I wasn’t sure how big the enclosure was going to be until I removed it from the protective packaging, at which point I realized this enclosure is fairly large. The height is to be expected due to the requirement of housing 10 hard drives, but it was the depth of the unit that surprised me. At nearly 18″ in depth the E10PM has a fairly large footprint, which I attribute mostly to what appears to be a full-size ATX power supply that resides behind the drive trays and backplane. Mounting the power supply below the drive trays would have reduced the depth of the enclosure at the expense of significant additional height. Here is an image of the enclosure next to the HP StorageWorks X310 DataVault for a size comparison.

One notable point of this design is that once loaded with hard drives the enclosure is extremely front-heavy since the rear of the enclosure only contains the power supply, which made moving the loaded enclosure slightly awkward. However I wouldn’t expect to move the enclosure once it is set up in your home or office environment.

The front door is held closed with two thumbscrews that once loosened reveal the ten hard drive slots. Each drive slot is individually numbered, has its own key lock, and two LEDs. One LED is blue to indicate that the enclosure has power, and another is labeled “Status” that illuminates green when a drive is installed in the slot and flashes orange when the drive is being accessed. At the bottom of the server is a red LED that illuminates in the case of an error such as a failed case fan, plus a “Mute” button that disables the audible alarm that sounds when a failure occurs. The LEDs are fairly bright, though most are hidden behind the aluminum front door. Here you can see the unit with 8 drives installed and the door open in a dark room.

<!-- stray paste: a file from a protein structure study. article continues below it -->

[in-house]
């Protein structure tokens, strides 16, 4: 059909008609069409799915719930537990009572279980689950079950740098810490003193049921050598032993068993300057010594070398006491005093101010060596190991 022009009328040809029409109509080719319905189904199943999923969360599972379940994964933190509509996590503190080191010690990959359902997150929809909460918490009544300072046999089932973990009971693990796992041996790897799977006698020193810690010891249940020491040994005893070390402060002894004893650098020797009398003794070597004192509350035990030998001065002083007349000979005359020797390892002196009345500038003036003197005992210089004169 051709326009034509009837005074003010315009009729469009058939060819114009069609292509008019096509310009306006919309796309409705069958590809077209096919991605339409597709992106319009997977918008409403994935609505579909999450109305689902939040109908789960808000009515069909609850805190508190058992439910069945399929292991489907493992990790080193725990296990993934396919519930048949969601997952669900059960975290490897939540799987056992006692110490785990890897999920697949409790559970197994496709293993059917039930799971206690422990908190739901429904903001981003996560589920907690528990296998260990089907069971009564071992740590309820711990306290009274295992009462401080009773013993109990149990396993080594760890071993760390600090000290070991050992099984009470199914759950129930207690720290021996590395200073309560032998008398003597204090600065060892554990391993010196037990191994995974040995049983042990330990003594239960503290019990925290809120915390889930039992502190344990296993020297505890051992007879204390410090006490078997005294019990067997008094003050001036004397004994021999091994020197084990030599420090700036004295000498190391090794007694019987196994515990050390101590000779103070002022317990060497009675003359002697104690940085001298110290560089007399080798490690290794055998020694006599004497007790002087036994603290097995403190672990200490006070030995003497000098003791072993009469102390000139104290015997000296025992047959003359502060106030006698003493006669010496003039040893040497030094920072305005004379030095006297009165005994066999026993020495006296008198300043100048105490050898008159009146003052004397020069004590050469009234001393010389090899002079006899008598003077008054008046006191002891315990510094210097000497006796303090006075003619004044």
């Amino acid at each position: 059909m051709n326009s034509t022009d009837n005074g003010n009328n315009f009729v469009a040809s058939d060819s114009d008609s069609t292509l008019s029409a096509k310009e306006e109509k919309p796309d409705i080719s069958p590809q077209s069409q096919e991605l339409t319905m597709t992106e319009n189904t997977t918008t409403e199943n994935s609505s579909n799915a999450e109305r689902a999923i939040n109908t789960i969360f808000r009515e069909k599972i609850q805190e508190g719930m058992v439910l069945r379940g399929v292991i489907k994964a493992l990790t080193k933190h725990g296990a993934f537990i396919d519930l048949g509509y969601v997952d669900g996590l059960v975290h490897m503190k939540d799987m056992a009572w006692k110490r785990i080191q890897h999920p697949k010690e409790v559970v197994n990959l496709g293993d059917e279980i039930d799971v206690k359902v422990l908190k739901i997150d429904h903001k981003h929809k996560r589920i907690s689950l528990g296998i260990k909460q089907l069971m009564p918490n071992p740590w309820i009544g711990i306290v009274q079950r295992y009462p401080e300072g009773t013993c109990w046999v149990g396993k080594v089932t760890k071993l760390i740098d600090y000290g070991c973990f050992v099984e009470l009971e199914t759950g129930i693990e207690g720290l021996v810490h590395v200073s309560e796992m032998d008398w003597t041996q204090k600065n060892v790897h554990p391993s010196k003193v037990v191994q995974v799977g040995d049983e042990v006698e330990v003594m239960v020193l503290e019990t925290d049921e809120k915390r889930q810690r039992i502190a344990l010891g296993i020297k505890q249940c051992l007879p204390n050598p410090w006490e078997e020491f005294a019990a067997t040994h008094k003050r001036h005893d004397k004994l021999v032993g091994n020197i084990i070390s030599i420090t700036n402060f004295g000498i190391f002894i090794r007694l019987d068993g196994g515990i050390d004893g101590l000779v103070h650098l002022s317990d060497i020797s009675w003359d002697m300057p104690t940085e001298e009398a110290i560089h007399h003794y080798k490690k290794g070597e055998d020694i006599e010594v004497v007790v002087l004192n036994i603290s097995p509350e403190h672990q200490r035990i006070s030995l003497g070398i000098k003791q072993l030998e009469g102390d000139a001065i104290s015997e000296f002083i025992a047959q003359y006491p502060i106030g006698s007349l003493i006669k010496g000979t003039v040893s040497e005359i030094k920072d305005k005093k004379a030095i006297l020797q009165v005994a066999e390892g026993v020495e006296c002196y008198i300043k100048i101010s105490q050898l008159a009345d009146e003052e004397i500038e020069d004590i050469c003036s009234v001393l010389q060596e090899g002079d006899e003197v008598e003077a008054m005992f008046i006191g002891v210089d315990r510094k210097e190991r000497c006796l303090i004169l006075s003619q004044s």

In order to test the audible alarm and error LED, I removed the hot-swap cooling fan while the enclosure was running to simulate a fan failure. The error LED immediately went red and the enclosure began emitting an audible alarm that while loud and obvious wasn’t painful to listen to. The Mute button also worked well to stop the audible alarm while I reinserted the cooling fan.

The rear of the server has a power switch, power connector, thumbscrews to remove the hot-swappable cooling fan, two eSATA connectors, and six LEDs for each connector to indicate connectivity status. The LED directly under the connector illuminates when a connection is established between the eSATA port and the host computer, and the five other LEDs illuminate when a drive is installed in the enclosure. These all illuminate blue and flash with disk activity.

I was surprised to see that while there are key locks for each drive, the enclosure does not provide any ability to secure the enclosure itself such as with a Kensington Lock.